Eve’s Lesson

October 5, 2010 by  
Filed under Organising Space

Not say gesture

Eve has it all together. She’s the one everyone can rely on.

At home, Eve’s family wants for nothing. She keeps the house running smoothly. The laundry is up to date, meals are healthy and delicious, visitors are always welcome and bills are paid on time. Even the garden looks amazing.

The children are driven to and from after school activities, and their friends tag along too. A last-minute change of arrangements? No problem.

Her volunteer roles keep her busy. You’ve heard it before – ”If you want something done, ask a busy person”. That’s Eve. Reliable as ever.

At work she’s the go-to-girl. Need something done extra quick? Consider it done. Need an extra pair of hands? Use Eve’s.

Eve’s husband can’t believe how lucky he is. She’s loving and capable. But she doesn’t wear makeup as often as she used to, or smile quite as brightly.

At the end of the day, when she finally crawls into bed, Eve is Tired, with a capital T. In fact, she’s overwhelmed. How did she get here? Shouldn’t she be the happiest woman in the world? Doesn’t everyone admire her?

Eve is Everywoman. Every woman who ever felt tired and overwhelmed. Every woman who ever found no time for herself.

There’s something small that can help Eve, all the Eves of the world, find some time. But it takes a little courage to use it. Courage and practice.

It is the word No.

At first, saying No when a Yes is expected, can surprise, challenge or offend. That’s where the courage comes in. Practice will help.

There are many ways to say No in a respectful way. The key is to be heard and unambiguous in the telling.

At home, Eve might say No to doing all the housework, bill-paying and gardening, and delegate some tasks.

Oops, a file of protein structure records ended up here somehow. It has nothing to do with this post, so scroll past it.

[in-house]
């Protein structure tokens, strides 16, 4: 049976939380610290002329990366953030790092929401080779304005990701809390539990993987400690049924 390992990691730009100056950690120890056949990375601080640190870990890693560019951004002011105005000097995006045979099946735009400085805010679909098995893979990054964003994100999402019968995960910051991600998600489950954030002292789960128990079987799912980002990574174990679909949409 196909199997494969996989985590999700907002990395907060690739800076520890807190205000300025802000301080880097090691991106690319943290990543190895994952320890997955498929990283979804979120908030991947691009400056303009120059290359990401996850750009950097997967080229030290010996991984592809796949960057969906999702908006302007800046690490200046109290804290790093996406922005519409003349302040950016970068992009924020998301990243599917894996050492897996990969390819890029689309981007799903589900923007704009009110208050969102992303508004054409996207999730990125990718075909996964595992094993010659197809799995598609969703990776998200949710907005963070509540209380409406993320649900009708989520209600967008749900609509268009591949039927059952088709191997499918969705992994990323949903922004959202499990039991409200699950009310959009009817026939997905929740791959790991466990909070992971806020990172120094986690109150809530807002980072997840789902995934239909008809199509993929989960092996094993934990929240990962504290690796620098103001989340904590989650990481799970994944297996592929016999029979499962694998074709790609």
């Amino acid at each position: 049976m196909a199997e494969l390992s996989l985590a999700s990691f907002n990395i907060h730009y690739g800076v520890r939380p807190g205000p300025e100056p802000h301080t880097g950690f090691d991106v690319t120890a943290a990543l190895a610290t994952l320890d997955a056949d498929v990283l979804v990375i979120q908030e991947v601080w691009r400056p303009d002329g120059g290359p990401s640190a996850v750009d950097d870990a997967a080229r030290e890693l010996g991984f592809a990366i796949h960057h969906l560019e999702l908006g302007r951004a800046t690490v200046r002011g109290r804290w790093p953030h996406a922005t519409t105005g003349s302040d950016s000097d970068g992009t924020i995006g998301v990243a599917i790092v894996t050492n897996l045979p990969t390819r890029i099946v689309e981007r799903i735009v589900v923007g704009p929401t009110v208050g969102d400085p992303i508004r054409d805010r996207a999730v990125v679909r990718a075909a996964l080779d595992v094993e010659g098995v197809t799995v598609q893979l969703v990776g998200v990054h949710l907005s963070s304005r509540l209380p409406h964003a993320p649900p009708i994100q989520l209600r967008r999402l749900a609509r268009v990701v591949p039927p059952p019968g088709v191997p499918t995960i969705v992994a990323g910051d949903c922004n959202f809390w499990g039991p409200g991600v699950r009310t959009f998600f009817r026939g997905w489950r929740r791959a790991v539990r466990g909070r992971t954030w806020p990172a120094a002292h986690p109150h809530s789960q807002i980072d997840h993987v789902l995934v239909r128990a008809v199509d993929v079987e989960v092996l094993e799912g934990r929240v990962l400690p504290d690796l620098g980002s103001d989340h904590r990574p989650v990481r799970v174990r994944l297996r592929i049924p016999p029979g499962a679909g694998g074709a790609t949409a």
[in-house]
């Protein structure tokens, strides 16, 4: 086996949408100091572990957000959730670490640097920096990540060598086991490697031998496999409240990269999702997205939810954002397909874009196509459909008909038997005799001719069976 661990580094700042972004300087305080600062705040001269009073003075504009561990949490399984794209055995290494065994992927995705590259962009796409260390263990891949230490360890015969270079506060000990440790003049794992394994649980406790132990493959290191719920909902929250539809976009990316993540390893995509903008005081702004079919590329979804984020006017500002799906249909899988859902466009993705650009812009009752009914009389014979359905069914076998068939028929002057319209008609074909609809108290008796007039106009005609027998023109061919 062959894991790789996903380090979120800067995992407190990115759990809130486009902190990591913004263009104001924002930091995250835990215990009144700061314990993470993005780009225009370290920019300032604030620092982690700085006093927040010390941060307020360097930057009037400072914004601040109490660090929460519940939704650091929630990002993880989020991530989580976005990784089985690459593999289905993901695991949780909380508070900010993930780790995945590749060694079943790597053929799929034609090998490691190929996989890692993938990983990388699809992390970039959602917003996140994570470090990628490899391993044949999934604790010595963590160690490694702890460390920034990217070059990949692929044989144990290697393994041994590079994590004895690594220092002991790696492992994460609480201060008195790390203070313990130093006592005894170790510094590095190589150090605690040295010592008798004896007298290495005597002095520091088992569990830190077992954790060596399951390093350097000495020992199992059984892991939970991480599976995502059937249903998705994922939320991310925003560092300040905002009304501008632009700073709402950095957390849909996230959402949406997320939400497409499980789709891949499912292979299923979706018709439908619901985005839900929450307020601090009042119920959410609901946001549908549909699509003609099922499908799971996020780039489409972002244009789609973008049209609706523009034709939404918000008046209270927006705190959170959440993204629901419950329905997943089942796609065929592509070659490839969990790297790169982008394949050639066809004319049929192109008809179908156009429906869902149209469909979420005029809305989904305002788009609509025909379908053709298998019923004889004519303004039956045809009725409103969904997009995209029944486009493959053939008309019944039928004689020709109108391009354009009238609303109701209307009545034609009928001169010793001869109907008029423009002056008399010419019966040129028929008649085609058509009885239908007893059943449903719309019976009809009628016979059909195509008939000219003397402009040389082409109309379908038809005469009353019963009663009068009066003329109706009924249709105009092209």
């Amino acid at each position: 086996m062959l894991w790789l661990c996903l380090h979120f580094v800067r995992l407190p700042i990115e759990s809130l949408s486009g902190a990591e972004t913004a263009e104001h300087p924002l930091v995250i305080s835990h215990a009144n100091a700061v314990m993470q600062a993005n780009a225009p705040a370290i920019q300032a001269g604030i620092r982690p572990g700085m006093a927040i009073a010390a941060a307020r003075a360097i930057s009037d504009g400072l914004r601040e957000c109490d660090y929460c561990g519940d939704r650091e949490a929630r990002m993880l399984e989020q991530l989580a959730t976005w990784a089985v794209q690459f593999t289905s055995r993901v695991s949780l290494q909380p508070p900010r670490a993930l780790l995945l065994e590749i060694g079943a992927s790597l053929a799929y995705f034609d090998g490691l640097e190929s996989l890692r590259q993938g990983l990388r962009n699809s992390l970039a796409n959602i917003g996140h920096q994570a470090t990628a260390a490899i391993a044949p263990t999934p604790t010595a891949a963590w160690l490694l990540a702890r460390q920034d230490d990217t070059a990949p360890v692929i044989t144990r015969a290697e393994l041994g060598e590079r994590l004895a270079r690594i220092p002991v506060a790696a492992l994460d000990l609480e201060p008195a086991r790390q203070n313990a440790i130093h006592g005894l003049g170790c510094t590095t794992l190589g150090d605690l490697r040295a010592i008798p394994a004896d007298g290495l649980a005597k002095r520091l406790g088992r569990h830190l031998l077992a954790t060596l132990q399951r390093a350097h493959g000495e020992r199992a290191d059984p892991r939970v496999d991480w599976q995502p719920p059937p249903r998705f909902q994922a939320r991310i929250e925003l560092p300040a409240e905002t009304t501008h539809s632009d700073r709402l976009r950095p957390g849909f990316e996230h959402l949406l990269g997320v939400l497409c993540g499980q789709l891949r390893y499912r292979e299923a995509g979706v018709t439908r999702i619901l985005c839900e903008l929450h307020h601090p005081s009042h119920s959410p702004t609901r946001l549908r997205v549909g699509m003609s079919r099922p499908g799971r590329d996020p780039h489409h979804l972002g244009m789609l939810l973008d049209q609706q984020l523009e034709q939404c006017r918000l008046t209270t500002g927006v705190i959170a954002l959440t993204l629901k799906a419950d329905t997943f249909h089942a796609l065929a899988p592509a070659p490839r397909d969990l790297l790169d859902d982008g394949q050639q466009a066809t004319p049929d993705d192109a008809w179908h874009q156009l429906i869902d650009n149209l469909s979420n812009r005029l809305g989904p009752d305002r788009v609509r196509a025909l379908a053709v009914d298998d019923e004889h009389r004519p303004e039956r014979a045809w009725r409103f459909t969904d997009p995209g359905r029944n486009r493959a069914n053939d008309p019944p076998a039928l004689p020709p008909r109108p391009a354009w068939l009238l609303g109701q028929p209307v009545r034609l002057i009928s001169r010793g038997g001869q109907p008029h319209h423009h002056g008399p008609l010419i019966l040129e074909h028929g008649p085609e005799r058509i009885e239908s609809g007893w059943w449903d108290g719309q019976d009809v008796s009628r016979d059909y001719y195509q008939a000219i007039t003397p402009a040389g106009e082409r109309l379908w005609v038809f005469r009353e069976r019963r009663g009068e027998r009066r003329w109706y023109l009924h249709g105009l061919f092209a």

When her children ask Eve to drive them and their friends to the movies, Eve could say, “Sure I’ll take you there if you can arrange a ride home.”

The next time Eve is asked to manage the school Mothers Day stall, she might say, “Sorry but I really can’t devote the time and energy this year.”

When the next rush job comes along, Eve could say No by renegotiating on priorities, making it clear something will have to give.

And Eve’s husband will still marvel at his luck. His wife is loving, capable and he’ll love the sparkle in her eyes again.

When Eve says No to the things which overwhelm her, she says Yes to time for herself.

How do you say No respectfully, unambiguously and so it is heard?

Comments

6 Responses to “Eve’s Lesson”
  1. Bo Mackison says:

    I’ve learned it it best to say no while not giving a specific reason. The person who wants you to say yes will always solve your reason for saying no. But once you’ve said no a few times, it does get easier. Not easy, just easier.

  2. great article … I was reading it thinking yep thats me sooo tired ..lol… then got down to the No bit and thought hmm but there isn’t much I can say no to its all just housewife and mother duties its just ME not being able to cope then kept going and thought hmmm I guess I could delegate a bit more.

  3. Ok, Coralie, I’m going to challenge you here. Just because it’s your area of responsibility doesn’t mean you can’t offload some of the duties. D is for Delegate. Ironing is one of the easiest ones to delegate. My ironing lady does a way better job than I can and I’m helping her out by supplementing her pension. It’s a win win. Then again, maybe you could limit the number of things which need ironing by either lowering standards or wearing low-maintenance clothes. Are there things you would feel comfortable delegating?

  4. Marilynn Grimm says:

    Ahhhhh the magic word. NO ! I am 63 and still learning. Here’s how I try to say no.

    No. I’d love to but no. Thank you for asking but no. I’m flattered but no. Yes, I would do a great job but no ! Yes, I do know that nobody does it better, but no ! I’m sorry that you were counting on me to say yes, but no.
    Guilt sometimes begins to seep in. I ask myself “is this the enemy of my soul stabbing at me or is this my God tugging at my heart.” Guilt which makes me feel bad about myself is never of God. I find that if the thing desparately needs doing, it will get done, or it will be there tomorrow when I am able.

  5. Marilyn, I love your attitude and the way you have embraced such a simple little word.